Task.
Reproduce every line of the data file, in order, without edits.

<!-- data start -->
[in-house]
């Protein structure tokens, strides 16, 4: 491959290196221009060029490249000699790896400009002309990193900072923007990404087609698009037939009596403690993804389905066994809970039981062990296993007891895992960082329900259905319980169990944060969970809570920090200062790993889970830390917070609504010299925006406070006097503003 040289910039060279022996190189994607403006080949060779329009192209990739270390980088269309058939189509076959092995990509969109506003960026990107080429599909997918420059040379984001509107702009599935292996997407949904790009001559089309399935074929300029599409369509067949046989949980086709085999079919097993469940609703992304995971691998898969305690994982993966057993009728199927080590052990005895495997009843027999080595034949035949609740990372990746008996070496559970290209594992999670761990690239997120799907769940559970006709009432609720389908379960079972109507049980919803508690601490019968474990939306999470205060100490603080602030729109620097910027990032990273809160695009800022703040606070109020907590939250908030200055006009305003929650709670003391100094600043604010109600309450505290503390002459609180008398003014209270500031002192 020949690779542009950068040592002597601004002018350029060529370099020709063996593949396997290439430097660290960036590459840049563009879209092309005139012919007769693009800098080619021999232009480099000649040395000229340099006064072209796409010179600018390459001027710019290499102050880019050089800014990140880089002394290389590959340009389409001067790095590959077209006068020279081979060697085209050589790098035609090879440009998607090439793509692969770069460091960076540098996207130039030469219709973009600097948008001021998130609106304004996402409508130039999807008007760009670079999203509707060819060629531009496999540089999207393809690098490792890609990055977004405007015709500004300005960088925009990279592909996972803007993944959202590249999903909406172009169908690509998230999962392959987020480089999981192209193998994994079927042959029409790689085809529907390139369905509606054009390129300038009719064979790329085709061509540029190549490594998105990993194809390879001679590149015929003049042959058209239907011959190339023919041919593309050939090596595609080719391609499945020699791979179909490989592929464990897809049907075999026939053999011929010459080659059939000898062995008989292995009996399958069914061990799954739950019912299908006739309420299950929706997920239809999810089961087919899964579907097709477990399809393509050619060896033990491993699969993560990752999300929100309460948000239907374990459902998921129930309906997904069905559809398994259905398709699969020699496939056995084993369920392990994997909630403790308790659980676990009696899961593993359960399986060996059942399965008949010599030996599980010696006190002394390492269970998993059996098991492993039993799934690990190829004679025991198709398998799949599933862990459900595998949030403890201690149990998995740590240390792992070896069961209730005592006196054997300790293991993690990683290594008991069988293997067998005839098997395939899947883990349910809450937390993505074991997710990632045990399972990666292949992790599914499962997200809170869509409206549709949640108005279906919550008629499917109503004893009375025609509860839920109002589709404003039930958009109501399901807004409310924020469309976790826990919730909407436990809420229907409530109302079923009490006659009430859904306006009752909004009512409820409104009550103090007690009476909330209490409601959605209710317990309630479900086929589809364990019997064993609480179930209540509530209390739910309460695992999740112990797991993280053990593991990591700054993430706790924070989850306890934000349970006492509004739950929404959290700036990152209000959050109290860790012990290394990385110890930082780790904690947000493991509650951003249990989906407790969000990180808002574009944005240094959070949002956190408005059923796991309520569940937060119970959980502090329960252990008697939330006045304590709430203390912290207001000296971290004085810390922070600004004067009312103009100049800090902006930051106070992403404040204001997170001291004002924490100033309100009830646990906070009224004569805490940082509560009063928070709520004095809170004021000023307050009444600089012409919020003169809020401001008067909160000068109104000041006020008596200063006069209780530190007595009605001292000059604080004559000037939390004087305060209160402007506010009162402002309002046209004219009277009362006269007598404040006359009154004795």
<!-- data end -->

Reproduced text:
[in-house]
């Protein structure tokens, strides 16, 4: 491959290196221009060029490249000699790896400009002309990193900072923007990404087609698009037939009596403690993804389905066994809970039981062990296993007891895992960082329900259905319980169990944060969970809570920090200062790993889970830390917070609504010299925006406070006097503003 040289910039060279022996190189994607403006080949060779329009192209990739270390980088269309058939189509076959092995990509969109506003960026990107080429599909997918420059040379984001509107702009599935292996997407949904790009001559089309399935074929300029599409369509067949046989949980086709085999079919097993469940609703992304995971691998898969305690994982993966057993009728199927080590052990005895495997009843027999080595034949035949609740990372990746008996070496559970290209594992999670761990690239997120799907769940559970006709009432609720389908379960079972109507049980919803508690601490019968474990939306999470205060100490603080602030729109620097910027990032990273809160695009800022703040606070109020907590939250908030200055006009305003929650709670003391100094600043604010109600309450505290503390002459609180008398003014209270500031002192 020949690779542009950068040592002597601004002018350029060529370099020709063996593949396997290439430097660290960036590459840049563009879209092309005139012919007769693009800098080619021999232009480099000649040395000229340099006064072209796409010179600018390459001027710019290499102050880019050089800014990140880089002394290389590959340009389409001067790095590959077209006068020279081979060697085209050589790098035609090879440009998607090439793509692969770069460091960076540098996207130039030469219709973009600097948008001021998130609106304004996402409508130039999807008007760009670079999203509707060819060629531009496999540089999207393809690098490792890609990055977004405007015709500004300005960088925009990279592909996972803007993944959202590249999903909406172009169908690509998230999962392959987020480089999981192209193998994994079927042959029409790689085809529907390139369905509606054009390129300038009719064979790329085709061509540029190549490594998105990993194809390879001679590149015929003049042959058209239907011959190339023919041919593309050939090596595609080719391609499945020699791979179909490989592929464990897809049907075999026939053999011929010459080659059939000898062995008989292995009996399958069914061990799954739950019912299908006739309420299950929706997920239809999810089961087919899964579907097709477990399809393509050619060896033990491993699969993560990752999300929100309460948000239907374990459902998921129930309906997904069905559809398994259905398709699969020699496939056995084993369920392990994997909630403790308790659980676990009696899961593993359960399986060996059942399965008949010599030996599980010696006190002394390492269970998993059996098991492993039993799934690990190829004679025991198709398998799949599933862990459900595998949030403890201690149990998995740590240390792992070896069961209730005592006196054997300790293991993690990683290594008991069988293997067998005839098997395939899947883990349910809450937390993505074991997710990632045990399972990666292949992790599914499962997200809170869509409206549709949640108005279906919550008629499917109503004893009375025609509860839920109002589709404003039930958009109501399901807004409310924020469309976790826990919730909407436990809420229907409530109302079923009490006659009430859904306006009752909004009512409820409104009550103090007690009476909330209490409601959605209710317990309630479900086929589809364990019997064993609480179930209540509530209390739910309460695992999740112990797991993280053990593991990591700054993430706790924070989850306890934000349970006492509004739950929404959290700036990152209000959050109290860790012990290394990385110890930082780790904690947000493991509650951003249990989906407790969000990180808002574009944005240094959070949002956190408005059923796991309520569940937060119970959980502090329960252990008697939330006045304590709430203390912290207001000296971290004085810390922070600004004067009312103009100049800090902006930051106070992403404040204001997170001291004002924490100033309100009830646990906070009224004569805490940082509560009063928070709520004095809170004021000023307050009444600089012409919020003169809020401001008067909160000068109104000041006020008596200063006069209780530190007595009605001292000059604080004559000037939390004087305060209160402007506010009162402002309002046209004219009277009362006269007598404040006359009154004795």